There are those who, depending how the wind blows, drift from one ideology or creed to another as and when it suits. Others genuinely `see the light’ and gravitate towards their newly chosen doctrine… and then we have the exceptional few for whom the seed is sown very early on and remain anchored to an unwavering set of social principles and moral values for life.
For any number of reasons, some of us never moved on to higher education and left school at 15 with no qualifications and set about looking for a job. Henry Pinna was one such person, and was offered the opportunity to join dad’s business selling postcards and souvenirs. Clearly a life in the tourism trade was not on the cards for Henry: “I eventually moved on to administration, working for the stevedoring companies and port activities on the North Mole and very soon got involved in the day to day concerns that affected the working man. Very early on, I became aware of political, social and economic issues.” Henry joined the Young Christian Workers (YCW) soon after leaving school and credits Father Bernard Linares – as he was known then – as a big influence in his life: “That’s right he was a big influence. He’d just come back from Rome and he got me interested in reading history, political science philosophy and so forth and that brought with it a radical change and shift in me from what my YCW teachings had been until then.”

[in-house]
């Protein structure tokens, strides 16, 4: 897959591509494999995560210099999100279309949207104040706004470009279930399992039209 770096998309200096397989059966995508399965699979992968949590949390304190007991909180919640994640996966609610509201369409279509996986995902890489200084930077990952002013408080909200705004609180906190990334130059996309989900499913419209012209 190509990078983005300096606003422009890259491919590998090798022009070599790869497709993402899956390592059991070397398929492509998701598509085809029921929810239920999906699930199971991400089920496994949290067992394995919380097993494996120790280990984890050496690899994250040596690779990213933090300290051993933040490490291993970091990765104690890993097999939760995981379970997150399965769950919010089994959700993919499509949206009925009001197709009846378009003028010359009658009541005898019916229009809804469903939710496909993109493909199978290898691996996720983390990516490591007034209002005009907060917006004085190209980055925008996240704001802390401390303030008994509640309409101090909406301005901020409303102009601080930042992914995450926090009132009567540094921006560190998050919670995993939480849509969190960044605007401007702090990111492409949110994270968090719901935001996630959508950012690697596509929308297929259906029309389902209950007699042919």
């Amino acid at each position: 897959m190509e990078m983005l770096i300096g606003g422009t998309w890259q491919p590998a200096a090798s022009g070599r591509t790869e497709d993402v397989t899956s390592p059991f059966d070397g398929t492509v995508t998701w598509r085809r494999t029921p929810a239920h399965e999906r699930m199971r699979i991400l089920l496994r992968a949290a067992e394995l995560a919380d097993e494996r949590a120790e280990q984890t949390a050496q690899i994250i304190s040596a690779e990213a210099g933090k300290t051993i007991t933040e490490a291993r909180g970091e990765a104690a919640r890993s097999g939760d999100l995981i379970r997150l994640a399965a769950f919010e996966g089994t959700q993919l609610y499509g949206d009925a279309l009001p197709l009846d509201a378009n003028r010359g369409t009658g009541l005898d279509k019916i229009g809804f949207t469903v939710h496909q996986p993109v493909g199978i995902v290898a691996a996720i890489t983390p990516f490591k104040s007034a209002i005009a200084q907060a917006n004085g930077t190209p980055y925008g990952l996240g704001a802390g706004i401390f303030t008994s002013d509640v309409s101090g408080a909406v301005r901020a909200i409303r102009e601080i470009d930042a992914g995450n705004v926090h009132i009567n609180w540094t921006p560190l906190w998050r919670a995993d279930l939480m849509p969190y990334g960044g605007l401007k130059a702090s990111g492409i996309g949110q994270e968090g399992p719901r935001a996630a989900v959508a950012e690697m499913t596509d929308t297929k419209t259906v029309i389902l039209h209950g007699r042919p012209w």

It was 1966 and Henry started to put pen to paper and helped launch a left wing periodical called `Social Action,’ which ran up to 1975, every single issue of which Henry proudly owns and is the only full collection in Gib. It was a newspaper in which all our ills and dirty washing were exposed, warts and all! To quote Henry, “it was educating and enriching”. Never one for standing by and let unfairness, bias and wrong doings prevail, Henry joined the TGWU and assisted in the campaign for the uncoupling of the union from the Governing party, the AACR, “Of course, how could you properly run a union that was so closely linked to the government? I became chairman of the Private Sector and was quite involved in the General Strike of 1972 when we fought for higher wages which the government, in the end, accepted.” Forever the warrior in defence of the underdog, where justified, Mr Pinna was also at the helm for the, `end to military conscription’ campaign, “Yes, I wasn’t one of the unfortunate ones who went to prison but we fought it and won in the end. By around `71 or `72 compulsory conscription ended.” Yours truly returned to the Rock in early `72 and thankfully was spared the inconvenience of donning a khaki uniform.